Fear and God

Fear and God June 20, 2011

Daniel Treisman, a political scientist at UCLA, has come up with a way to measure how fearful nations are. Many surveys ask respondents how worried they are about a range of subjects – war, terrorism, crime, environmental pollution, etc. What Treisman found is that is that if an individual admit to being worried about one threat, they are also highly likely to say they are worried about the others.

In other words, any given individual tends to be generally fearful, or generally unafraid. That means you can construct an ‘Index of Fear’ by averaging the responses to several questions.

Now, the interesting thing is that fear is often not all that closely linked to real danger. There was no relationship between fear of BSE and actual number of cases, and only a weak relationship between fear of medical errors and the number of medical errors, and between terrorism and number of terrorist attacks. Fear of bird flu was actually highest in the countries with the fewest cases!

Fear was influenced by all sorts of  weird effects. People are less scared if you quiz them in the evenings – Treisman speculates they may have partaken of a few bevvies already!

Treisman also found that Catholic countries were more fearful than Protestant – Greece, the only Orthodox country analysed, was more fearful still.

But more important that religious affiliation (or, indeed, virtually anything else) was belief in Heaven and Hell. Belief in Heaven tended to lower fear somewhat, but belief in Hell had a dramatic and opposite effect.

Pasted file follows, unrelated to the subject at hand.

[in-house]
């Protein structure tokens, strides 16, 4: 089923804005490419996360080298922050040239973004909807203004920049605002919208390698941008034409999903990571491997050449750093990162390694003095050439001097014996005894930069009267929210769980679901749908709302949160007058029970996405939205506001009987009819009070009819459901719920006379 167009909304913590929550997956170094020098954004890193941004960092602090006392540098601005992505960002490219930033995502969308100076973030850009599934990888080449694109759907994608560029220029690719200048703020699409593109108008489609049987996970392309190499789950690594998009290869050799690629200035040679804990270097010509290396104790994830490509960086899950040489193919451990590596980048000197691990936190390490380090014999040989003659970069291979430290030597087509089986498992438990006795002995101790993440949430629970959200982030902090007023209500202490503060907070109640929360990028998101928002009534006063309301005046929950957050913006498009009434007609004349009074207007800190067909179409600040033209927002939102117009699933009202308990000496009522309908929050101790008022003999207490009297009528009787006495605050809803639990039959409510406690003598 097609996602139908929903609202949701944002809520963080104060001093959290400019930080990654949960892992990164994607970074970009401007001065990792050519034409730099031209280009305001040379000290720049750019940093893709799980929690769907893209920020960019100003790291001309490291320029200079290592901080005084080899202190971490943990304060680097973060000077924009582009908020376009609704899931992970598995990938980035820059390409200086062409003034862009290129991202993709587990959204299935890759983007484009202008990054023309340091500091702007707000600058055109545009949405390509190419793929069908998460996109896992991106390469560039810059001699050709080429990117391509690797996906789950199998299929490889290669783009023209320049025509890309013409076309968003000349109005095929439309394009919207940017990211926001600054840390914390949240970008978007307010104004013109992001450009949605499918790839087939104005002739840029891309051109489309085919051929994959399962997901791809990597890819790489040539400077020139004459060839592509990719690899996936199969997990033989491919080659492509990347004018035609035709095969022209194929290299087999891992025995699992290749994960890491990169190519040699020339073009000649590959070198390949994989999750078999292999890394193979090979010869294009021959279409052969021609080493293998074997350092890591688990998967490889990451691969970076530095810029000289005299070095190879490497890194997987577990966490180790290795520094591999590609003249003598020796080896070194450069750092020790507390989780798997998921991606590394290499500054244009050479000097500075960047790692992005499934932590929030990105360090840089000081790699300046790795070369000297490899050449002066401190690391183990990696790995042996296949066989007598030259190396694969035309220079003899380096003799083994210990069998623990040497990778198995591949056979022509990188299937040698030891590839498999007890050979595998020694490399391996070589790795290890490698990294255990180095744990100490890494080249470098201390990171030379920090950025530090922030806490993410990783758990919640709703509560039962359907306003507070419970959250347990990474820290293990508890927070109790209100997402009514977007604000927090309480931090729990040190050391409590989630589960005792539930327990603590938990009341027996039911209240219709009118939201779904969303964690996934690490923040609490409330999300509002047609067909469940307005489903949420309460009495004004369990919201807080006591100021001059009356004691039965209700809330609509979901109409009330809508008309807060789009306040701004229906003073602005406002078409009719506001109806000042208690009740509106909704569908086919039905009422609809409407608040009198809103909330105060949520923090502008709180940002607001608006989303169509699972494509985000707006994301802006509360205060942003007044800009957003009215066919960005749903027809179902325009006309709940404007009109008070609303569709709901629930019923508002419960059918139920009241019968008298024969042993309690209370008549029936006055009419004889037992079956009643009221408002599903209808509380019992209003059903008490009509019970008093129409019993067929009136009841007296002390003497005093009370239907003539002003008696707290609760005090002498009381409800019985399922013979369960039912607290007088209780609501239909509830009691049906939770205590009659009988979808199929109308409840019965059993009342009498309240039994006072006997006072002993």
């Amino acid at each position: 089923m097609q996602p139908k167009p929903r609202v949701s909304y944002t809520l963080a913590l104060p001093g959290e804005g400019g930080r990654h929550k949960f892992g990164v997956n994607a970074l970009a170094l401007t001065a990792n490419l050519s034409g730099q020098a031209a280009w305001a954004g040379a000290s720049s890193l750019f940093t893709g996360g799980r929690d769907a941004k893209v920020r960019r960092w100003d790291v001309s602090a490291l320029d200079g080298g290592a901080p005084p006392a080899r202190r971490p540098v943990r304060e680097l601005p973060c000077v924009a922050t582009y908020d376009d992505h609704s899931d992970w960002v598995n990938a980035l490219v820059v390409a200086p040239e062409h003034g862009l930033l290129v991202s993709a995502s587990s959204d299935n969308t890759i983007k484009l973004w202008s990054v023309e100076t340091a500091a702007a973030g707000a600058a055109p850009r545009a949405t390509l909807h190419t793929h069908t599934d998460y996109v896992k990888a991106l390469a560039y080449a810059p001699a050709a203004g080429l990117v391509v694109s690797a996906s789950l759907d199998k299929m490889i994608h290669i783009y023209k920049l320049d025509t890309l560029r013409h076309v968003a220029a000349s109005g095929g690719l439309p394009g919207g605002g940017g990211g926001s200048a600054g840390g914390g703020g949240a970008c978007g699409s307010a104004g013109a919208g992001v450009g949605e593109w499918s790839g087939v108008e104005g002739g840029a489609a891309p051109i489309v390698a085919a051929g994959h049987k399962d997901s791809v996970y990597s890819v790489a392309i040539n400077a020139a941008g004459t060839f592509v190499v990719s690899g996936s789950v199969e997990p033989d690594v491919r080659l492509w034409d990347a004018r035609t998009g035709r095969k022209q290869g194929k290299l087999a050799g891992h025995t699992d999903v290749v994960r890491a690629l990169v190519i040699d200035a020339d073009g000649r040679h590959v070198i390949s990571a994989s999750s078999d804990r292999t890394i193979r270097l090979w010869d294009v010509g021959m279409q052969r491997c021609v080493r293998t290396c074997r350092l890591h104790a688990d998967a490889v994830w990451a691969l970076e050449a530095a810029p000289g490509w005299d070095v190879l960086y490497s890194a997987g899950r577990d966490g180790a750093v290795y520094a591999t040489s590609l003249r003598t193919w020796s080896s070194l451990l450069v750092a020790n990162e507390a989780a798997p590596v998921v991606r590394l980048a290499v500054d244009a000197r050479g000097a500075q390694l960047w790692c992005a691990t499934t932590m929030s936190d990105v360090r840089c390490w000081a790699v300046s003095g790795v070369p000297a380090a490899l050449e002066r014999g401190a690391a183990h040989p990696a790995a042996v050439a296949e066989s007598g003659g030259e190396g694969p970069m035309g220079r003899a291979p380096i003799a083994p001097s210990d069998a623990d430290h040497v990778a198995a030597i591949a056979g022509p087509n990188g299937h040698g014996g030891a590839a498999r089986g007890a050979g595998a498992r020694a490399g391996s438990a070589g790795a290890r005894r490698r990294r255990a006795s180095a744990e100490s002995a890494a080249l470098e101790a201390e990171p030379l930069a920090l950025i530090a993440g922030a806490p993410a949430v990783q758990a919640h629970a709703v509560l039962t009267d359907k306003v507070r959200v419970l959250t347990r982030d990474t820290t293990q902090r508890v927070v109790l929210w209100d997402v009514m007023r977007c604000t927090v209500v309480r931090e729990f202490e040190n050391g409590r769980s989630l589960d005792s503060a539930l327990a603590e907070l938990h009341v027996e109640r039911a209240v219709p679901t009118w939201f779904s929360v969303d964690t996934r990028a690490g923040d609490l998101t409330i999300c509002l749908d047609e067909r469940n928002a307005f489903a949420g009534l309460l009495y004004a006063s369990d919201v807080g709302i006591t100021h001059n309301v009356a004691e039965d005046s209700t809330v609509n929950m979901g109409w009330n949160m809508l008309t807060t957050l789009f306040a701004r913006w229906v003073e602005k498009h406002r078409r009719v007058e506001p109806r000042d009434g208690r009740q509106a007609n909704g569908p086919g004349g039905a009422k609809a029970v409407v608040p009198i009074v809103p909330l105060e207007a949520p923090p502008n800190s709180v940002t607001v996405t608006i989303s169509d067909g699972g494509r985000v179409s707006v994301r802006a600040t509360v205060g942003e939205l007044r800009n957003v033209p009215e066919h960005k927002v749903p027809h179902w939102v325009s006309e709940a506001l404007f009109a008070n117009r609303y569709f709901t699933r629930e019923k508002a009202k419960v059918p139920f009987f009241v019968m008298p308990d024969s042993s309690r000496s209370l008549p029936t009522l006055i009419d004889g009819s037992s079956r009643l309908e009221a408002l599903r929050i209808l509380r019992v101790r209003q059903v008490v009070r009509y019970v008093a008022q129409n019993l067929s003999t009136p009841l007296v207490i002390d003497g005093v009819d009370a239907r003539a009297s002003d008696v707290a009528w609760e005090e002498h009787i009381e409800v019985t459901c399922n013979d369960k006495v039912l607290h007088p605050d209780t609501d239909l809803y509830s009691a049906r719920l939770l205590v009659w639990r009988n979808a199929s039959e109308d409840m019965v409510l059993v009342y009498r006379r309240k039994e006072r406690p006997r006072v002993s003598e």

Those countries where a lot of people believed in Hell were more fearful across the range of potential threats. In fact, much of the apparent relationship between religious traditions and fear could be explained by the degree of hell-belief.

That chimes with some other research showing that British Christians are made less anxious by thoughts of death than are British Muslims, mainly because the Christians are less likely to believe in Hell.

Of course, it may be that people living in genuinely scary countries are more likely to believe in Hell. But Treisman adjusted for factors that are linked to real danger – like poverty, authoritarian rule, war, and even more touchy-feely factors like educational styles, cultural masculinity and individualism. And remember he also found that fear is a social construct, and only loosely related to objective threats.

To me, this looks like good evidence that putting the fear of god into people actually makes them more fearful of everything else – and that, of course, has a number of interesting political and social ramifications!

Creative Commons License This article by Tom Rees was first published on Epiphenom. It is licensed under Creative Commons.

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